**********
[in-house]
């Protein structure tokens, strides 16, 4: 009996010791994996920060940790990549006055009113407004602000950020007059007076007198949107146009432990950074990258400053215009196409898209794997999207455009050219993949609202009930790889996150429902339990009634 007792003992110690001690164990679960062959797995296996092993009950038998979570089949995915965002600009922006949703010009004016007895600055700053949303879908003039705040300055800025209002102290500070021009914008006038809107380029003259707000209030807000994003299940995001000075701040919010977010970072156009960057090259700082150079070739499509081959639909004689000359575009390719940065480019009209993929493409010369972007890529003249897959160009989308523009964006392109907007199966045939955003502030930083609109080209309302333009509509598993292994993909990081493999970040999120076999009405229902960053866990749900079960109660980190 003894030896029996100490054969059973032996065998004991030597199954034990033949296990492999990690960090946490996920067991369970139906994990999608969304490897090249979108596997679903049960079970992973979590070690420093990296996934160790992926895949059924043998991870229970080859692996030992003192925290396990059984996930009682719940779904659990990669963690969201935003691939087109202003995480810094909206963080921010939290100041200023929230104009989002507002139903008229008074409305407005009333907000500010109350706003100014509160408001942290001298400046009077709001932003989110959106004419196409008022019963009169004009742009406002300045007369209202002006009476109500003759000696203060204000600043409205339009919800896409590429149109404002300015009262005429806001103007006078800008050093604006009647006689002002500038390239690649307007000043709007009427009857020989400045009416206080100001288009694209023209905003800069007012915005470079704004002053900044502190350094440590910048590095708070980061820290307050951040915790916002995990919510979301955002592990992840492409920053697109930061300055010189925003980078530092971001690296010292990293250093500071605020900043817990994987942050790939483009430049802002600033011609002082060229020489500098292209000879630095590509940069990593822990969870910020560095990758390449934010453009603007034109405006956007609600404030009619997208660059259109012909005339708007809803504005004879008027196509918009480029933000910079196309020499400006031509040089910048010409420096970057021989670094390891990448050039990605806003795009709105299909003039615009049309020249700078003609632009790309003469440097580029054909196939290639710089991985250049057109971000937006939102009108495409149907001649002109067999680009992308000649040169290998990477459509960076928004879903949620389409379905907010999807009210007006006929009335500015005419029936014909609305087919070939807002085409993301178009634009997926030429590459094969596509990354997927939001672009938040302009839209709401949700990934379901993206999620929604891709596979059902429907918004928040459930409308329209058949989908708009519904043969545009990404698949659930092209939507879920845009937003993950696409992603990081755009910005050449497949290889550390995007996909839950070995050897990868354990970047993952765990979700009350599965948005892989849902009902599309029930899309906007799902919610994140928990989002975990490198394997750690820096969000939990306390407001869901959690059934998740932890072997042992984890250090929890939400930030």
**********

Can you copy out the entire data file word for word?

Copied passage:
[in-house]
């Protein structure tokens, strides 16, 4: 009996010791994996920060940790990549006055009113407004602000950020007059007076007198949107146009432990950074990258400053215009196409898209794997999207455009050219993949609202009930790889996150429902339990009634 007792003992110690001690164990679960062959797995296996092993009950038998979570089949995915965002600009922006949703010009004016007895600055700053949303879908003039705040300055800025209002102290500070021009914008006038809107380029003259707000209030807000994003299940995001000075701040919010977010970072156009960057090259700082150079070739499509081959639909004689000359575009390719940065480019009209993929493409010369972007890529003249897959160009989308523009964006392109907007199966045939955003502030930083609109080209309302333009509509598993292994993909990081493999970040999120076999009405229902960053866990749900079960109660980190 003894030896029996100490054969059973032996065998004991030597199954034990033949296990492999990690960090946490996920067991369970139906994990999608969304490897090249979108596997679903049960079970992973979590070690420093990296996934160790992926895949059924043998991870229970080859692996030992003192925290396990059984996930009682719940779904659990990669963690969201935003691939087109202003995480810094909206963080921010939290100041200023929230104009989002507002139903008229008074409305407005009333907000500010109350706003100014509160408001942290001298400046009077709001932003989110959106004419196409008022019963009169004009742009406002300045007369209202002006009476109500003759000696203060204000600043409205339009919800896409590429149109404002300015009262005429806001103007006078800008050093604006009647006689002002500038390239690649307007000043709007009427009857020989400045009416206080100001288009694209023209905003800069007012915005470079704004002053900044502190350094440590910048590095708070980061820290307050951040915790916002995990919510979301955002592990992840492409920053697109930061300055010189925003980078530092971001690296010292990293250093500071605020900043817990994987942050790939483009430049802002600033011609002082060229020489500098292209000879630095590509940069990593822990969870910020560095990758390449934010453009603007034109405006956007609600404030009619997208660059259109012909005339708007809803504005004879008027196509918009480029933000910079196309020499400006031509040089910048010409420096970057021989670094390891990448050039990605806003795009709105299909003039615009049309020249700078003609632009790309003469440097580029054909196939290639710089991985250049057109971000937006939102009108495409149907001649002109067999680009992308000649040169290998990477459509960076928004879903949620389409379905907010999807009210007006006929009335500015005419029936014909609305087919070939807002085409993301178009634009997926030429590459094969596509990354997927939001672009938040302009839209709401949700990934379901993206999620929604891709596979059902429907918004928040459930409308329209058949989908708009519904043969545009990404698949659930092209939507879920845009937003993950696409992603990081755009910005050449497949290889550390995007996909839950070995050897990868354990970047993952765990979700009350599965948005892989849902009902599309029930899309906007799902919610994140928990989002975990490198394997750690820096969000939990306390407001869901959690059934998740932890072997042992984890250090929890939400930030």